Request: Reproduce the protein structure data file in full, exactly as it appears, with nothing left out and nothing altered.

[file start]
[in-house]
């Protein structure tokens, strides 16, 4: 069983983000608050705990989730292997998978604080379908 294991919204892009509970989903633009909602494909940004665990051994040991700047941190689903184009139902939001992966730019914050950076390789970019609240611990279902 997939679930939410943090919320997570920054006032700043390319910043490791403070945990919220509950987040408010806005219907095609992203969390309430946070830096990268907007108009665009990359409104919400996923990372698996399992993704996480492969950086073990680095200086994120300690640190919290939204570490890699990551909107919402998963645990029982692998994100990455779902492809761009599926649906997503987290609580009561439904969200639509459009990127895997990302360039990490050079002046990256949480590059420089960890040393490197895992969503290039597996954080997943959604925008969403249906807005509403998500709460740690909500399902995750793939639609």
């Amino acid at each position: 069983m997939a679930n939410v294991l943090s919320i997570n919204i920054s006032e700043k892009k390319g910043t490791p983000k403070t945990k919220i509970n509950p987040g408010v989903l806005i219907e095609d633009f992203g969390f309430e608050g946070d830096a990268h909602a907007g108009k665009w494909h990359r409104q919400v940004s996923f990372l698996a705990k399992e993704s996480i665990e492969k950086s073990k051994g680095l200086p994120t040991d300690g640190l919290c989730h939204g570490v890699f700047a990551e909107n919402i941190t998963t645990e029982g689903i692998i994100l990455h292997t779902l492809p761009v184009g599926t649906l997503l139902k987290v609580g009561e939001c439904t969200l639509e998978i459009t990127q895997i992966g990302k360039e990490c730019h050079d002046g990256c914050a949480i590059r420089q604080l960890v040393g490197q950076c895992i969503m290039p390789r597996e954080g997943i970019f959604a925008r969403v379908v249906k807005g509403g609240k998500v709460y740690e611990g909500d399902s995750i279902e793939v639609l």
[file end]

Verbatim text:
[in-house]
């Protein structure tokens, strides 16, 4: 069983983000608050705990989730292997998978604080379908 294991919204892009509970989903633009909602494909940004665990051994040991700047941190689903184009139902939001992966730019914050950076390789970019609240611990279902 997939679930939410943090919320997570920054006032700043390319910043490791403070945990919220509950987040408010806005219907095609992203969390309430946070830096990268907007108009665009990359409104919400996923990372698996399992993704996480492969950086073990680095200086994120300690640190919290939204570490890699990551909107919402998963645990029982692998994100990455779902492809761009599926649906997503987290609580009561439904969200639509459009990127895997990302360039990490050079002046990256949480590059420089960890040393490197895992969503290039597996954080997943959604925008969403249906807005509403998500709460740690909500399902995750793939639609």
């Amino acid at each position: 069983m997939a679930n939410v294991l943090s919320i997570n919204i920054s006032e700043k892009k390319g910043t490791p983000k403070t945990k919220i509970n509950p987040g408010v989903l806005i219907e095609d633009f992203g969390f309430e608050g946070d830096a990268h909602a907007g108009k665009w494909h990359r409104q919400v940004s996923f990372l698996a705990k399992e993704s996480i665990e492969k950086s073990k051994g680095l200086p994120t040991d300690g640190l919290c989730h939204g570490v890699f700047a990551e909107n919402i941190t998963t645990e029982g689903i692998i994100l990455h292997t779902l492809p761009v184009g599926t649906l997503l139902k987290v609580g009561e939001c439904t969200l639509e998978i459009t990127q895997i992966g990302k360039e990490c730019h050079d002046g990256c914050a949480i590059r420089q604080l960890v040393g490197q950076c895992i969503m290039p390789r597996e954080g997943i970019f959604a925008r969403v379908v249906k807005g509403g609240k998500v709460y740690e611990g909500d399902s995750i279902e793939v639609l």